THE ARMSTRONG GUN SURPASSED! During the past few days trial has been made on the sands at Southport, near Liverpool, of some new rifled breech-loading cannon, having the peculiar hexagonal bore and firing the long six-sided cone, which form the basis of Mr. Whitworth's principle of rifled ordnance. The results, which have been so king looked forward to with eagerness by Artillerymen and Engineers, sur- passed the most sanguine expectations. The success, in fact, was really astounding. The accuracy of fire and length of range obtained from trifling charges of powder were so totally beyond what has ever been attained, that it is evident we are upon the eve of another revolution in all relating to scientific gunnery, and that even the greatest results which have ever been obtained from the Armstrong gun are likely to be in turn surpassed by Mr. Whitworth's ordnance. DESCRIPTION OF THE NBW ORDNANCE. The pitch of rifling in the Whitworth large gun is one turn in 100 in.; the Armstrong (according to the accounts published) has a turn in 126 inches. Mr. Whitworth's experiments have led him to the conclusion (as indicated in his paper on rifled firearms) that the amount of turn should be as quick as practicable, since the true extent of steady flight, in the case of a long Erojectile, depends upon the rotation given to it. Per- aps the greatest visible difference is in the breech. It is the most important part of the gun, and the most difficult intelligibly to describe. There is no slot" to lift out at the top (as in the Armstrong), nor in fact anything wholly to detach; nor is the charge put in at the back through a hollow screw, although it is inserted at that part. The breech is a massive piece of metal, which works upon a powerful hinge, or swivel, pro- jecting two or three inches on the right side; and upon this hinge the breech, or at least the back extremity of it, opens out, similarly to a furnace door. You then see, in the thus exposed bore in the centre, a tin can- ister, which contained the last charge of powder. It has not burst, because the interior surface of the gun supported it; a little expansion, however, under the force of explosion, has made it fit rather tightly, and it requires a smart pull to draw it out. You can then look through the whole interior and see the beautiful and regular windings which give the rotary motion to the missile while on its way to the muzzle, and the retention of which is essential to its steady flight. HOW IT IS LOADED To show the process of loading will perhaps convey the best idea of the mechanical arrangement of the breech. The moveable back being opened, the longi- tudinal shot is pushed into the bore, and it, of course, slightly revolves as it disappears. A tin canister (which similarly fits the rifling) filled with powder, varying in length according to the weight of the charge, is pushed in behind the ball. At the end of it, next the missile, it is hermetically sealed with a wad, about half-an-inch thick, composed of wax and tallow. This, while it preserves the powder from damp, serves the important purpose of a lubricant. The powder canister is not (and cannot be) pushed wholly into the bore, but pro- jects from the smooth and massive end of the gun about I an inch, and in the centre of the moveable back there is an indentation to this extent, to receive the projecting part. One object of this projection of the canister is to fiirnish firm hold of it, after discharge, and thus facilitate its withdrawal. This is done by a light in- strument, which grasps it round, something like a pair of callipers, and is itself very ingenious. When the circles (or rather two half circles) are placed round the end of the canister, the handle points upwards, and by taking hold of it, so as to bring it into a 'hori- zontal position, a cam presses the two half circles together, and, at the same moment, two inclined planes act as levers against the end of the gun for extracting the empty cartridge. FIRING THE LONG RANGE." The charge being duly placed, the back or breech being pressed to, a handle in the centre of it is turned round rather under than over three times-the work of a second or two—and the breech and the barrel are one. The simple and efficient method by which this is accomplished is the wonder of every beholder. The massive back turns in an outer ring, and this ring it is to which the hinge is attached—it acts, in fact, as a sort of crane to the loose breech, guiding it to its place when the junction for firing is to be made. Round the thick end of the gun are half-a-dozen strong screw threads, each half-an-inch thick, and the moveable back having corresponding ones in its inner surface, the turning of the central handle brings the two into firm and close contact. Two small apertures are made for the escape of the air, which would otherwise be compressed in the screwing up, for Mi*. Whitworth's workmanship does not allow of the escape of even air, except by a special channel. The old plan of a touch-hole on the top is disused, and the friction fuse substituted. This is a little copper tube, about three inches long, and the eighth of an inch thick. It is inserted in an opening precisely in the centre of the back, and is ignited by the friction which results from detaching a portion of it, upon a string being pulled. It discharges its con- tents against a minute aperture opposite to it in the rear end of the tin cartridge, and thus fires the gun. HOW THE EXPERIMENTS WERE CONDUCTED. A short distance from the main shore, and upon the flat but not very dry beach, five cannons were ranged upon suitable carriages, with their muzzles pointed to the westward. A target was erected at 1,000 yards, and a direct line beyond it was marked out with posts and cordage, bounded by a flag, some eight or nine miles away, visible only through a telescope. One gun was an 80-pounder, and it certainly presented something like the substantial aspect which one naturally expects when we hear of "heavy" ordnance but the others- an 18-pounder, a 12-pounder and two 3-pounders- looked so thin and slender for their length, as at once to suggest to the mind either that powder must have grown weaker, or metal has grown stronger. A slight examination of the material soon furnished the ex- planation, and lead to the conclusion that if they do burst it can only be by a mighty amount of force. THE ASTOUNDING RESULTS ATTAINED. Firing was commenced with a 3-pounder charged with 8 oz. of powdery at an elevation of 35 degrees it obtained an extreme range of 9,688 yards, the de- flection of the missile being 38 yards to the right; at an elevation of 20 degrees, the range obtained was 7,076 yards, the deflection being only 4 yards to the right. When it is stated that this gun weighs only 2081bs., and that not only a range of 5J miles was attained—greater than has been recorded of any gun ever made—but that good practice was made at that distance, the epithet "astounding," as applied to the results, is fully justified. The 80-pounder at 5 degrees elevation, with 121b. of powder, threw a 901b. projectile a distance of 2,550 yards when it ricochetted at right angles and buried itself in the sea at an immense dis- tance. A second shot, with the same charge, first grazed the sand 2,620 yards distant from the gun, and only two to the right of the true line. From this point it glanced upwards, but continued a straight course onward, alighting in the sand at a distance of over 6,000 yards from the gun. Had this piece been mounted so as to permit of it being fired at a high degree of elevation, there is not the least doubt but that it would have thrown its ponderous shot a distance of 8,000 to 10,000 yards, a distance that has never yet been gained by any gun with a projectile of such weight.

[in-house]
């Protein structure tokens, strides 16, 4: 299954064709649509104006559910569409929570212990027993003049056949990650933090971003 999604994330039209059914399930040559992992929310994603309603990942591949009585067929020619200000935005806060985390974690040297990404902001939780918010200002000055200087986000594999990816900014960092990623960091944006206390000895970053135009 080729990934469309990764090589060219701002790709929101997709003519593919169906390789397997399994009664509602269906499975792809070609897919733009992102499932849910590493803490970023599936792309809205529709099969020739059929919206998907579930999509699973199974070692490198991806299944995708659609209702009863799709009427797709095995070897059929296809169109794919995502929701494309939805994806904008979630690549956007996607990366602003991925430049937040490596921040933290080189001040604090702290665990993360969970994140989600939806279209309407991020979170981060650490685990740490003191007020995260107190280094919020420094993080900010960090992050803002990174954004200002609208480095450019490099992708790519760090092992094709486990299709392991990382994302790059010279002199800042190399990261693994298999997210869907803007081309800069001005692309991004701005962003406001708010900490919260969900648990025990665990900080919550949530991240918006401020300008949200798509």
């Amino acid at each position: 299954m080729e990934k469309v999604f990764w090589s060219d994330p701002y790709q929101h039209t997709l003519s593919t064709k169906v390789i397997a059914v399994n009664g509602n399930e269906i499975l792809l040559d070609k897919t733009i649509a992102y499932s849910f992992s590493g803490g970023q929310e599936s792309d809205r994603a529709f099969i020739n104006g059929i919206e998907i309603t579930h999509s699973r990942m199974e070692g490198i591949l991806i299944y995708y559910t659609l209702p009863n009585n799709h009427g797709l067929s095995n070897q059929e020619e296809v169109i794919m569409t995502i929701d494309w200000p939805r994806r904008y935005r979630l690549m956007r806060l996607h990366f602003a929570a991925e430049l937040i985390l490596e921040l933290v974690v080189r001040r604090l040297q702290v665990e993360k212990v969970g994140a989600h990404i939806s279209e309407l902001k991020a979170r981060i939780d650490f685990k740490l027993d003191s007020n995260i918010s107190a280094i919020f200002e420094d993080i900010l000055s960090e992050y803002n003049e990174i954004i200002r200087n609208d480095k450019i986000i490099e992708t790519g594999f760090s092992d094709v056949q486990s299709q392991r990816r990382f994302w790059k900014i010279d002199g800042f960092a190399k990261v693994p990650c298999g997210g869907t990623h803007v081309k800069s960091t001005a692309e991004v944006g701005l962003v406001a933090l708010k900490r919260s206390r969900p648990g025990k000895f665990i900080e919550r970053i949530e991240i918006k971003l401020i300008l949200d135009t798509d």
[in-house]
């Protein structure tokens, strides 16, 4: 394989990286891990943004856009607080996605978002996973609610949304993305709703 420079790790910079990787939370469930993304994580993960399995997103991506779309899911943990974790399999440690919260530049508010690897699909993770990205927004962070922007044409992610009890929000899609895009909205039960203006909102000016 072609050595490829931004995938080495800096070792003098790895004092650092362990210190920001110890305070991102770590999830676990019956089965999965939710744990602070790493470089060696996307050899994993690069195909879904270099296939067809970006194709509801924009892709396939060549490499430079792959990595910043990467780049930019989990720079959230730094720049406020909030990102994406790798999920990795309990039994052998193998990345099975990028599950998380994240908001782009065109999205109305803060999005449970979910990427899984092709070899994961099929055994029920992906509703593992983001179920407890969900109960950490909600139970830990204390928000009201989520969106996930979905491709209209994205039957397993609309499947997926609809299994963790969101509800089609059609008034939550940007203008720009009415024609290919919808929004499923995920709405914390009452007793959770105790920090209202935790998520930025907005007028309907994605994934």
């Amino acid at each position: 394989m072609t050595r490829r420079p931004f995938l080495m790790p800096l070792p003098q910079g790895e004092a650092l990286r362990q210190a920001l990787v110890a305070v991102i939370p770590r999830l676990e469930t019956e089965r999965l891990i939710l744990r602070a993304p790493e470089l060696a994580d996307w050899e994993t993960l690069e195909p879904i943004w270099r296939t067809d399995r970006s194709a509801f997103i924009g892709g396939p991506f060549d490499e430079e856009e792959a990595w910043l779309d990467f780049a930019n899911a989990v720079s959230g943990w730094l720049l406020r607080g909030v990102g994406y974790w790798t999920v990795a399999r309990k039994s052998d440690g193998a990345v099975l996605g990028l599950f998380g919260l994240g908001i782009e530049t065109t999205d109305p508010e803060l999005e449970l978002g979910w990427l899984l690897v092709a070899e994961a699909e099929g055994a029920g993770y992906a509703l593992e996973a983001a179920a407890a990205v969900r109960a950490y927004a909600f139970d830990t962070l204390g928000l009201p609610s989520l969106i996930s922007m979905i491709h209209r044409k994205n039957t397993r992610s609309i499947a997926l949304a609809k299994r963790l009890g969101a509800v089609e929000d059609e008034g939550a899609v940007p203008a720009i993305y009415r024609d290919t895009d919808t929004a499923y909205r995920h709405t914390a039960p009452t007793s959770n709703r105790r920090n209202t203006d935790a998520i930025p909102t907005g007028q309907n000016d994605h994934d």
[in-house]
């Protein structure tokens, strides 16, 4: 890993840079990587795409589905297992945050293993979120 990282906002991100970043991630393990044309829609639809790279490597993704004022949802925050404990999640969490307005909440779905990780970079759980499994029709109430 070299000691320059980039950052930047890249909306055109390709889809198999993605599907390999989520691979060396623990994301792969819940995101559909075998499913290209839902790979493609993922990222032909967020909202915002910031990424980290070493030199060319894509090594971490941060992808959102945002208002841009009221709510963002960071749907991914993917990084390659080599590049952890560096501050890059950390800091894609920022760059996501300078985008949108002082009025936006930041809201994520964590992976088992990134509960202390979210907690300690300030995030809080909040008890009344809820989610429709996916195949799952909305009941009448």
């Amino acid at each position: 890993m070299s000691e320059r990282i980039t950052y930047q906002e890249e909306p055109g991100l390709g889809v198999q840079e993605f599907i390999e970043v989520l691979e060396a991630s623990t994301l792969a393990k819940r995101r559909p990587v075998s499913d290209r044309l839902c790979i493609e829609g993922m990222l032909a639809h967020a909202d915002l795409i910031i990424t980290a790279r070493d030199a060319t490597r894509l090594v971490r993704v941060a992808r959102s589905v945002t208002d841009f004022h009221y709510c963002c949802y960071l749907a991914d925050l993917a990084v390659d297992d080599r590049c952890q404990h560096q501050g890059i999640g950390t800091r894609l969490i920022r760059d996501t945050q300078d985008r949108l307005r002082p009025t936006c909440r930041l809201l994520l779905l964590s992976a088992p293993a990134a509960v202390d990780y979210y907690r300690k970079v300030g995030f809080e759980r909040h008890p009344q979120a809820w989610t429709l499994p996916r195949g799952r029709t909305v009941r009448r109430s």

THE ADVENTURES OF A FRENCH ADVENTURESS. The annals of the London police-courts always present some features of remarkable interest, occasionally even bordering upon the romantic. One of the latest instances is the following case, which has been brought before the magistrates,at the Hammersmith police-office. Subjoined are the particulars:— A young French woman, who gave the name of Marie Julie Vintz, and who described herself as a servant, was charged with obtaining a situation in the service of Mr. Little, a gentleman residing at Brompton, near London, by means of a false character. The prisoner represented that she did not understand English, although the prosecutor stated that she could speak it tolerably well, and the assistance of an inter- preter was therefore obtained. Mr. Little deposed that on the 15th of December last the prisoner applied to his family for a situation as lady's-maid. He saw her in the evening, and she pro- duced two papers,—one purporting to be a letter, and the other a formal certificate with a seal attached. The second document purported to be the certificate of and signed by the Count de Lisbonne, and^ the seal attached purported to be his crest. The certificate stated that the prisoner had lived in his service for six years and upwards, and left in consequence of the death of upwards, and left in consequence of the death of the countess. The prisoner at the time said she was then in mourning for the deceased countess, and that she had only been eight days from Paiis. The letter purported to have been written by the mother of the deceased countess, stating that it was probable the English ladies would like a letter with the character, and that she wrote to confirm what was re- presented in the certificate. As the documents appeared to be genuine and the contents so satisfactory she was engaged at once, and she entered upon her duties. After she had been in the house a few days he became suspicious in consequence of her appearing to have a great number of acquaintance, and at last he questioned her about two ladies who had called in a brougham to see her. She stated that one of the ladies was a Madame Bernard, the wife of a hairdresser living in the neighbourhood of Regent-street, whom she had known while in the service of the countess. Witness was unable to find Madame Bernard, but in the course of the day he received a letter from Lady John Somerset, who wished to see him. Upon seeing her ladyship he found that she was the Madame Bernard, as represented by the prisoner. He was informed by Lady John Somerset that the prisoner had lived in her service a few days by means of a false character, and that she lost between 701. and 801, worth of lace, and that she believed the prisoner had been in service in Ireland. He returned home and told the prisoner that he had found out who Madame Bernard was, and she then became very much excited, and said that he knew all about it and that he had found her out. He then in- quired for the character by which she had succeeded in getting into his service, and she replied that she had either left the papers with a lady to whom she was ap- plying for a situation, or that they were lost. He then threatened to call in a constable, upon which she promised to make a clean breast. She said the docu- ments were written by an American gentleman with whom she had formed an acquaintance in Paris. Knowing that Lady John Somerset had been robbed, he insisted upon searching her boxes, to which she con- sented, but he saw nothing but what a person in her posi- tion might honestly possess. He discharged her, and after she had left he missed several articles of wearing apparel, and he then gave information to the police. Upon mak- ing inquiries he found that the prisoner had been in the service of the Rev. Mr. Perceval in Ireland, and that he had her from Paris. In consequence of her conduct being so bad he was compelled to discharge her and hand her over to the French Consul in Dublin. Subse- quently a gentleman named O'Connor, living in Ros- common, took her from the consul, and in a few days afterwards Mrs. O'Connor missed a gold watch and chain from her dressing-room. Witness had communi- cated with Mr. O'Connor, and had received a descrip- tion of the gold watch. A gold watch had been found in her possession by Sergeant Williamson, and it cor- responded with the one Mrs. O'Connor had lost. The prisoner had gone by several names, but he believed that her real name was Judlin. Since she had left him she had obtained a situation in the house of a lady re- siding on Haverstock-hill, Hampstead, at which place she was taken into custody. She went by a false name in this situation. The prisoner was asked if she bad any questions to put to the witness, when she told the interpreter that she did not understand his French, and that she wanted a lawyer, after which she was remanded for further inquiries.